Working priorities

The joint project includes five major fields of activity:

  1. System analysis: Identification and visualization of the dynamic energy flows of the wastewater treatment plant in interaction with technical infrastructure; further development of the wastewater treatment plant to become an energy systems provider in the multi-sectoral interplay of energy flows (electricity, heat, cooling energy as well as potential storage media such as sewage sludge, substrates, biogas).

  2. Technology: Development of a sewage sludge treatment process as functional module of a flexible energy system, i.e. for energy consumption, storage and production

    • Optimization of the digestion process to ensure flexible energy utilization (heat storage, batch feeding, biogas production/utilization, etc.); development on / enhancement of operational and dimensioning approaches (utilization of co-substrates); development on / enhancement of the application of new digestion processes (high-load digestion)

    • Development of process combinations for the utilization of persistent substances by using “surplus” energy (heat sink) or regenerative energy (solar energy) via thermal pressure hydrolysis

    • Development of an overall system of thermal sewage sludge treatment (incineration) in consideration of new process technologies (pyrolysis, gasification); the objective is to implement a sustainable sewage sludge treatment process whilst ensuring high operational safety and safe disposal, i.e. optimization with regard to energetic (application of suitable co-generation processes for electricity and heat) as well as material recovery (phosphorus recovery)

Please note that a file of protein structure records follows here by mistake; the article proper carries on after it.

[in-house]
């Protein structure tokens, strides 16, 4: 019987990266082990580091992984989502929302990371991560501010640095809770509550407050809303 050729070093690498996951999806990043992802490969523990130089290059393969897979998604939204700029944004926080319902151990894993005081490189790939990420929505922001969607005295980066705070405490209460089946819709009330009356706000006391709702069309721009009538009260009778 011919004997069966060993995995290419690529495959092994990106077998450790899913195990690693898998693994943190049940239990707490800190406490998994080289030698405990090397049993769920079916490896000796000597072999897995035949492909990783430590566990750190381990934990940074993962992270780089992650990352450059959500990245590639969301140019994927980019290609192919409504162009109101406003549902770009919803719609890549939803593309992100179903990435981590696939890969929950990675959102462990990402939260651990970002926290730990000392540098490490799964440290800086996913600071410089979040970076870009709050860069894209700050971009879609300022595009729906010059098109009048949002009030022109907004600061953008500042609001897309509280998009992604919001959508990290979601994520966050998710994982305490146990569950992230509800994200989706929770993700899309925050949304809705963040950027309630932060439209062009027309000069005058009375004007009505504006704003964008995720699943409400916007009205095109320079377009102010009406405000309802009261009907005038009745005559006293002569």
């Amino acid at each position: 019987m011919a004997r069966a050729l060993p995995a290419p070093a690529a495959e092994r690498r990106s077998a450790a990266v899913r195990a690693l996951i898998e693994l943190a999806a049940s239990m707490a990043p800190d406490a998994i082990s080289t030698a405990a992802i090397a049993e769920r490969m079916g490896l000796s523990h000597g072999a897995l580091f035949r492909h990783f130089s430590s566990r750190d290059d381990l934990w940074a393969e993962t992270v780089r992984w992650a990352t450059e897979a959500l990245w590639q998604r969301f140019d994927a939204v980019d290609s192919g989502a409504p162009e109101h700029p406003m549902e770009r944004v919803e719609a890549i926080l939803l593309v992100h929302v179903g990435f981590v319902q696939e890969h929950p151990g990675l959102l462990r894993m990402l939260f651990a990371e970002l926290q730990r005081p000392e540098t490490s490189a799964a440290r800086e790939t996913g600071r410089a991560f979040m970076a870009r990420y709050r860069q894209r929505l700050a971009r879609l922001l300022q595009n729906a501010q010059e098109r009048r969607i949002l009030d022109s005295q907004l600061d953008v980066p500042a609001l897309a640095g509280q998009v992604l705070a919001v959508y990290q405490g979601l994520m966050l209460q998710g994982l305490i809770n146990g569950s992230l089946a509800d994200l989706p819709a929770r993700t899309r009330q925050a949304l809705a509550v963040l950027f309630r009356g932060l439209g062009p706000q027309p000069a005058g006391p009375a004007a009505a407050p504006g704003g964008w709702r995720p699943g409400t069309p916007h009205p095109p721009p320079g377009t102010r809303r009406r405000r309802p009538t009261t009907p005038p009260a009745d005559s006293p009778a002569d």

3. Ecological assessment of the measures for energy optimization with regard to environmental impact resp. wastewater and sewage sludge treatment.

  4. Analysis of the driving and limiting forces of the investigated process variants, multi-sectoral organization, integration of decision makers, multi-criteria evaluation, into which – based on a business-based approach - further economic, ecological and social costs and benefits are incorporated.

  5. Transfer: Development of a planning tool for the incorporation of the wastewater treatment plant into an energy network system. The objective is the transfer of the research data, collected and assessed exemplarily for the city of Darmstadt, as base for a planning tool. This way, an application tool is formed via the identified key figures, including the possibilities for down- as well as up-scaling. Realization is based on a combination of manual and application tool.

Nexuses within ESiTI incl. planning tool

Fig. 2: Illustration of the nexuses within the joint project including the planning tool (guideline and application tool)

Further information